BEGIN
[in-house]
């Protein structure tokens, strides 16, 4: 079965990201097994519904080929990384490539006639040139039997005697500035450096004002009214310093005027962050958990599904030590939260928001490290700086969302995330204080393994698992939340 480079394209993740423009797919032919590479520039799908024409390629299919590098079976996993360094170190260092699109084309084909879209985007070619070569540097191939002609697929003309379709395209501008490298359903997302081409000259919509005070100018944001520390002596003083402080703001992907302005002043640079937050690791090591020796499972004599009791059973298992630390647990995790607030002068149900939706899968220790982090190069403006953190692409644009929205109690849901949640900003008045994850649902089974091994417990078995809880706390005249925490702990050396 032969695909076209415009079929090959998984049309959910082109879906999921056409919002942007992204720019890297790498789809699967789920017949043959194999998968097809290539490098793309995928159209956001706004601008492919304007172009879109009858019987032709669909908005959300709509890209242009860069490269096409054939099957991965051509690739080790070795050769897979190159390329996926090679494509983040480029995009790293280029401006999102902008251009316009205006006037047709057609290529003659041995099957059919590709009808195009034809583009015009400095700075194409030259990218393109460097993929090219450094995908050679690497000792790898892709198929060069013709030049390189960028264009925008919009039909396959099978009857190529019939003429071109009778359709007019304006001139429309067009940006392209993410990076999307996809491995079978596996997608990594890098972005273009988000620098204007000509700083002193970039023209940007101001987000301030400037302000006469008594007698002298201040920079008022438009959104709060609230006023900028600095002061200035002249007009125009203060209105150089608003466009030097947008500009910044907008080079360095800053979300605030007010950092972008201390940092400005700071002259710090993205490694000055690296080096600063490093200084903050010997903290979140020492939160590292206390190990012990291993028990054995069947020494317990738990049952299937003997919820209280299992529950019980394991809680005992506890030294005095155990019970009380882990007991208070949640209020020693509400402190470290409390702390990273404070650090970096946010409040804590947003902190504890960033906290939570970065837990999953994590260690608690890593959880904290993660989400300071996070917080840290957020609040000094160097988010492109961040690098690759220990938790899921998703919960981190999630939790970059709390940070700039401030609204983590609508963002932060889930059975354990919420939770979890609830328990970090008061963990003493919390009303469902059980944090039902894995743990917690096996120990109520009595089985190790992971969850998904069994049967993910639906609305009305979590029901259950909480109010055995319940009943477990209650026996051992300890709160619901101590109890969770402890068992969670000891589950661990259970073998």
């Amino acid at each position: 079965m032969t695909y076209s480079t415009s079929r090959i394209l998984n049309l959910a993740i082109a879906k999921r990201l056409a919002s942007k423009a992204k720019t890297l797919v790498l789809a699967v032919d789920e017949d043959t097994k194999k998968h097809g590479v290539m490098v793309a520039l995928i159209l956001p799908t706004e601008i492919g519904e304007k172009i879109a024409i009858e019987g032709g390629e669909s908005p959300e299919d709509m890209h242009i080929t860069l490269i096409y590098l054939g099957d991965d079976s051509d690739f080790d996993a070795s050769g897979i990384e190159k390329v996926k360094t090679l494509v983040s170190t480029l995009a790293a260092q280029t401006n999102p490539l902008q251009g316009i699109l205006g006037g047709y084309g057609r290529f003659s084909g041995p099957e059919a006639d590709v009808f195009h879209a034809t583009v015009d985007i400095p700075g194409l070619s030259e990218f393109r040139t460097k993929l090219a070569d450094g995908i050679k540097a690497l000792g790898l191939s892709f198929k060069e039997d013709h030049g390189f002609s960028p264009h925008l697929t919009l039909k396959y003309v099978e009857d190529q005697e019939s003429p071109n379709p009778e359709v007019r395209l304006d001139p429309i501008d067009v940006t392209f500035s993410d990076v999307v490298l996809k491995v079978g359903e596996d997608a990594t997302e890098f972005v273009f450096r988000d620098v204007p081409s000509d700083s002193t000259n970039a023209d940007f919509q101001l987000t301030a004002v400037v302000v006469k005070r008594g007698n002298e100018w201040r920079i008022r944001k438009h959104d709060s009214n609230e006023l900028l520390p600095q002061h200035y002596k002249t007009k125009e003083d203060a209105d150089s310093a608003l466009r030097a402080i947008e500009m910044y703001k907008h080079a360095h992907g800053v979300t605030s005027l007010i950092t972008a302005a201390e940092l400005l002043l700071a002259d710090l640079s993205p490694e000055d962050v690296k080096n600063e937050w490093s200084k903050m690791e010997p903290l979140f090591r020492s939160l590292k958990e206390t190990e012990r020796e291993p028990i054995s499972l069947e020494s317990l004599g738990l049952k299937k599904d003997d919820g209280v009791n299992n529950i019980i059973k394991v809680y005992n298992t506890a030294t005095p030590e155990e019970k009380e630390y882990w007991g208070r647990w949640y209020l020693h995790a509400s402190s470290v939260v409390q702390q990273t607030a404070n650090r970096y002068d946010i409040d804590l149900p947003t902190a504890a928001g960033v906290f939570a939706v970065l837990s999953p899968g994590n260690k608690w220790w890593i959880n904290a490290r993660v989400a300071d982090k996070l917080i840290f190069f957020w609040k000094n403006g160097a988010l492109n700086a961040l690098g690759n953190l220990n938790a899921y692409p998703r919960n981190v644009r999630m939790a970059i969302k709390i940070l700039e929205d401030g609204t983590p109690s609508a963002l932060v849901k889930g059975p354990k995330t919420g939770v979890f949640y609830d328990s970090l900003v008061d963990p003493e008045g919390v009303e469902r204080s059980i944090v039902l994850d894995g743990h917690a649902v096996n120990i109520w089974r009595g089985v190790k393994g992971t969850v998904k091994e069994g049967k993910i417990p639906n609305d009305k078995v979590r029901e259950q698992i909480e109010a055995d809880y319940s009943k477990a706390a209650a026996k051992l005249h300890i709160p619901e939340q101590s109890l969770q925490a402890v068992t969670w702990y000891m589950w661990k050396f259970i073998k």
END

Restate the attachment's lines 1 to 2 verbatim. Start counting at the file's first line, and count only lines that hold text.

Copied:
[in-house]
């Protein structure tokens, strides 16, 4: 079965990201097994519904080929990384490539006639040139039997005697500035450096004002009214310093005027962050958990599904030590939260928001490290700086969302995330204080393994698992939340 480079394209993740423009797919032919590479520039799908024409390629299919590098079976996993360094170190260092699109084309084909879209985007070619070569540097191939002609697929003309379709395209501008490298359903997302081409000259919509005070100018944001520390002596003083402080703001992907302005002043640079937050690791090591020796499972004599009791059973298992630390647990995790607030002068149900939706899968220790982090190069403006953190692409644009929205109690849901949640900003008045994850649902089974091994417990078995809880706390005249925490702990050396 032969695909076209415009079929090959998984049309959910082109879906999921056409919002942007992204720019890297790498789809699967789920017949043959194999998968097809290539490098793309995928159209956001706004601008492919304007172009879109009858019987032709669909908005959300709509890209242009860069490269096409054939099957991965051509690739080790070795050769897979190159390329996926090679494509983040480029995009790293280029401006999102902008251009316009205006006037047709057609290529003659041995099957059919590709009808195009034809583009015009400095700075194409030259990218393109460097993929090219450094995908050679690497000792790898892709198929060069013709030049390189960028264009925008919009039909396959099978009857190529019939003429071109009778359709007019304006001139429309067009940006392209993410990076999307996809491995079978596996997608990594890098972005273009988000620098204007000509700083002193970039023209940007101001987000301030400037302000006469008594007698002298201040920079008022438009959104709060609230006023900028600095002061200035002249007009125009203060209105150089608003466009030097947008500009910044907008080079360095800053979300605030007010950092972008201390940092400005700071002259710090993205490694000055690296080096600063490093200084903050010997903290979140020492939160590292206390190990012990291993028990054995069947020494317990738990049952299937003997919820209280299992529950019980394991809680005992506890030294005095155990019970009380882990007991208070949640209020020693509400402190470290409390702390990273404070650090970096946010409040804590947003902190504890960033906290939570970065837990999953994590260690608690890593959880904290993660989400300071996070917080840290957020609040000094160097988010492109961040690098690759220990938790899921998703919960981190999630939790970059709390940070700039401030609204983590609508963002932060889930059975354990919420939770979890609830328990970090008061963990003493919390009303469902059980944090039902894995743990917690096996120990109520009595089985190790992971969850998904069994049967993910639906609305009305979590029901259950909480109010055995319940009943477990209650026996051992300890709160619901101590109890969770402890068992969670000891589950661990259970073998």